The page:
A PhD, something for you? Math students doubt it too often
I'm not good enough. That thought leaves too many students doubting whether a PhD program is something for them. And isn't it lonely? On 4 February, mathematics students learned from − mainly female − experts how things really work. Including application tips.
The business world lures math students. A nice prospect with an attractive salary. The scientific world is far too competitive in their eyes. Nevertheless, PhD research seems interesting to many students. But why start if you are not going to continue in science afterwards?
What you learn is useful everywhere
Have you ever heard of transferable skills? During PhD research, you do not only learn about the one subject you are researching. You also learn how to arrange and plan your affairs well. You have to be persistent, write, present and so on. Even if you don't continue in academia after your PhD, as most PhD students do nowadays, those skills will be useful in any other field of work. Transferable skills, in other words.
That's what mathematics PhD student Mia Jukić says. She thinks it's a shame that mathematics students who are very suitable for doing doctoral research, don't choose to do so. Women in particular are underrepresented. While 28 percent of master's students are women, less than 20 percent of PhD students are.
'Others are much smarter'
Sanne Willems, who became an assistant professor of Applied Statistics at the social faculty after her phd in Leiden, would never have obtained her PhD if her supervisor had not asked her. 'I really enjoyed working on my master's thesis. Yet I didn't think about continuing with research. I thought: I am good at statistics, but others are much smarter.'
To make sure that from now on the right students get a PhD place, Jukić and Willems organized the event A PhD, is that for me? together with PhD student Mar Curcó Iranzo from Utrecht University. Nearly 50 mathematics students gathered in Utrecht on 4 February; in addition, several dozens of students attended online.
You are not the only one with the impostor syndrome
Nelly Litvak from the University of Twente asked the attendees about their doubts. As the organizers suspected, the idea that they are not good enough is the largest reason of doubt. Jukić: 'That's why there was a workshop on the impostor syndrome, the feeling that one day you will fall through because you are not as good as everyone thought.' Knowing that a lot of people have that immediately lessens it.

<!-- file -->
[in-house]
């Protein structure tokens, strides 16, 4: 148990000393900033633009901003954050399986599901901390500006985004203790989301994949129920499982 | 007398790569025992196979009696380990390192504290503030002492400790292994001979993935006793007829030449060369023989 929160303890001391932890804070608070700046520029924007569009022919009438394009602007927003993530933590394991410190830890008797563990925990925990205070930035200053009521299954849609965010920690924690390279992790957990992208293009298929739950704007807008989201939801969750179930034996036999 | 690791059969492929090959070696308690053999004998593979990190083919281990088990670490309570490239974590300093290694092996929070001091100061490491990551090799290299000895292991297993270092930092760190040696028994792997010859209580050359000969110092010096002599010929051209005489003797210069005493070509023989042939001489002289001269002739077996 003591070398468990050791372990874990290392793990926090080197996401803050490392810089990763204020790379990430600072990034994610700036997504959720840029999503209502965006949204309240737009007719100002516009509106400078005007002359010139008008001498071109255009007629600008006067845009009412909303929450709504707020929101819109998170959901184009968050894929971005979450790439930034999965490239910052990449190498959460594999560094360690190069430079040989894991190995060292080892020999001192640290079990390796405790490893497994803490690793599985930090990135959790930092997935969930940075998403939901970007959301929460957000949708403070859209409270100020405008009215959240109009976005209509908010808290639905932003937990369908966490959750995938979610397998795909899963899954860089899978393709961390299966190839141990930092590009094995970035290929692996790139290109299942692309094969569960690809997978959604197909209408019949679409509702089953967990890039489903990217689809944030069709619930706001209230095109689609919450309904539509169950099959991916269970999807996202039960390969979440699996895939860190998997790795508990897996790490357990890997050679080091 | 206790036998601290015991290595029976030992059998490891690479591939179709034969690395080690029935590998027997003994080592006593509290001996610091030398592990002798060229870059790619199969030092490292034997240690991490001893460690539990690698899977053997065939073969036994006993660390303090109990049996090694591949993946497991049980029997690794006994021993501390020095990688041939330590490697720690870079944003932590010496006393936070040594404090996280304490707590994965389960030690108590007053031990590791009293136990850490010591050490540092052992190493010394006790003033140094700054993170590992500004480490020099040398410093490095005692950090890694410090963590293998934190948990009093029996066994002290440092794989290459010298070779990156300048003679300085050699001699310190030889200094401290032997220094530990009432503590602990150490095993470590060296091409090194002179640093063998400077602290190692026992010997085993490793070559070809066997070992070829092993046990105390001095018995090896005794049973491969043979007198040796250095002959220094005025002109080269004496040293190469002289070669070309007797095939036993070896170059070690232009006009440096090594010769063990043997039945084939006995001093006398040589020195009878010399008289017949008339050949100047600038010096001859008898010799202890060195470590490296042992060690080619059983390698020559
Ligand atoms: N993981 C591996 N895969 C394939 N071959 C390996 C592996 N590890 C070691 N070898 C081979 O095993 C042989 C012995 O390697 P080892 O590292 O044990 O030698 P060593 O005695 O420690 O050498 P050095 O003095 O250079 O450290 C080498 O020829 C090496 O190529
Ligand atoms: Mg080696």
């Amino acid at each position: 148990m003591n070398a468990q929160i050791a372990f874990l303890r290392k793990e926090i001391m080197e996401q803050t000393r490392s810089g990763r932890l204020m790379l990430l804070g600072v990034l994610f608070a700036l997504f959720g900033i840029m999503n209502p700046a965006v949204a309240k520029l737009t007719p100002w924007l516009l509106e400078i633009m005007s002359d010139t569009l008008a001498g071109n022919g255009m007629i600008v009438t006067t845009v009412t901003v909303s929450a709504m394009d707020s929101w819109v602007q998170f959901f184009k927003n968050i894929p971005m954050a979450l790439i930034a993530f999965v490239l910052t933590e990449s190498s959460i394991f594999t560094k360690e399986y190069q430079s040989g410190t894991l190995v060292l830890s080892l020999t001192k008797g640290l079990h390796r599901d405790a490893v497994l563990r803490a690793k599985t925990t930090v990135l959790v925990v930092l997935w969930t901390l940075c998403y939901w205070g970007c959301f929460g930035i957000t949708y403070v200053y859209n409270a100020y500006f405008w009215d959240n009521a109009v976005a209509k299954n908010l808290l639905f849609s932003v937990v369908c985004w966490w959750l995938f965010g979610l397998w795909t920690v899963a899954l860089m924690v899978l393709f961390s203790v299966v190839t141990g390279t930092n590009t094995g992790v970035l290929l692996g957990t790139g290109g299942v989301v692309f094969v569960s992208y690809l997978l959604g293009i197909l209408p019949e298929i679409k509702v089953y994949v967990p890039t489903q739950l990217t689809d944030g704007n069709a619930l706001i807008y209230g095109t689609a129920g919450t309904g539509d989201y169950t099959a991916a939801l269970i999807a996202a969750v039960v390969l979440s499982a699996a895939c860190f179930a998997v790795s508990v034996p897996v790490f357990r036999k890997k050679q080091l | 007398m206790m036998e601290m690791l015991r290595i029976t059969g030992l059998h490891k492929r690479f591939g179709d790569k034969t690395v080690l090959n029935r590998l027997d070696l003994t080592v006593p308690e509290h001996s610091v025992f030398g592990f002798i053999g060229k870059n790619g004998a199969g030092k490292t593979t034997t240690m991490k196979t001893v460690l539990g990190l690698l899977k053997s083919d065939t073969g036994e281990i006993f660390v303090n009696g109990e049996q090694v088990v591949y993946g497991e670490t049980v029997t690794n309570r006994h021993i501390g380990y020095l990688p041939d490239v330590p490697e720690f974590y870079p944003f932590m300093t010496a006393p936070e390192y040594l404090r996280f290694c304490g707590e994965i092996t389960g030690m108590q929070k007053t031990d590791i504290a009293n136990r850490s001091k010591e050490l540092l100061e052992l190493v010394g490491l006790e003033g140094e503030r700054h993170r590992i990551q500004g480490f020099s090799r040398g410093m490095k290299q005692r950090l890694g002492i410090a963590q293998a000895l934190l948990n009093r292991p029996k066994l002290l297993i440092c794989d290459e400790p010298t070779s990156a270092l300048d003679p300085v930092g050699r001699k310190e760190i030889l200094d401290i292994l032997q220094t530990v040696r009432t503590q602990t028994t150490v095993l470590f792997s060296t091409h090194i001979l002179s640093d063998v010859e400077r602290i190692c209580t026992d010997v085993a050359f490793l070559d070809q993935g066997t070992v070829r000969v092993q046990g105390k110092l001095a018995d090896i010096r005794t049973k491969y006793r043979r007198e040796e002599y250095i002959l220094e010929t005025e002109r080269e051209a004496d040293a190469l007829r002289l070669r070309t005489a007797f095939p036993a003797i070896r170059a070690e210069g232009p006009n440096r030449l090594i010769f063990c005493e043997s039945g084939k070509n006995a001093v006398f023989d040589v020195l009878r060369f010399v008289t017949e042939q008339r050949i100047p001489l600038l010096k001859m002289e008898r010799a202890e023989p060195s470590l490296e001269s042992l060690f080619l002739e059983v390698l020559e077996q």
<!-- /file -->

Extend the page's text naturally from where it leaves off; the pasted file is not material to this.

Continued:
Several PhD students explained why they had chosen to do a PhD. Jukić herself initially started PhD research in Zagreb, Croatia. But it didn't go well at all. 'I kept thinking it was my fault, but the connection between me and my supervisor was not good. I wanted to start over abroad, but I didn't know how to go about it.'
Talk to your supervisors!
Hence a workshop on do's and don'ts when applying for a PhD position in mathematics, given by Leiden mathematicians Martina Chirilus-Bruckner and David Holmes, one of the few male speakers. On how to network − talk to your supervisors! − and how to write a good application letter. Jukić: 'It is also important that the job interview is not just about the research, and that it is not just about your potential PhD supervisors liking you. It's a two-way street; you also have to find out whether you like them.
Jukić and Willems would have liked to have had this knowledge when they were faced with the choice. They want to organize an event like this every two years from now on. So every master's student in mathematics has the opportunity to make the right decision about whether or not to pursue a PhD.
Text: Rianne Lindhout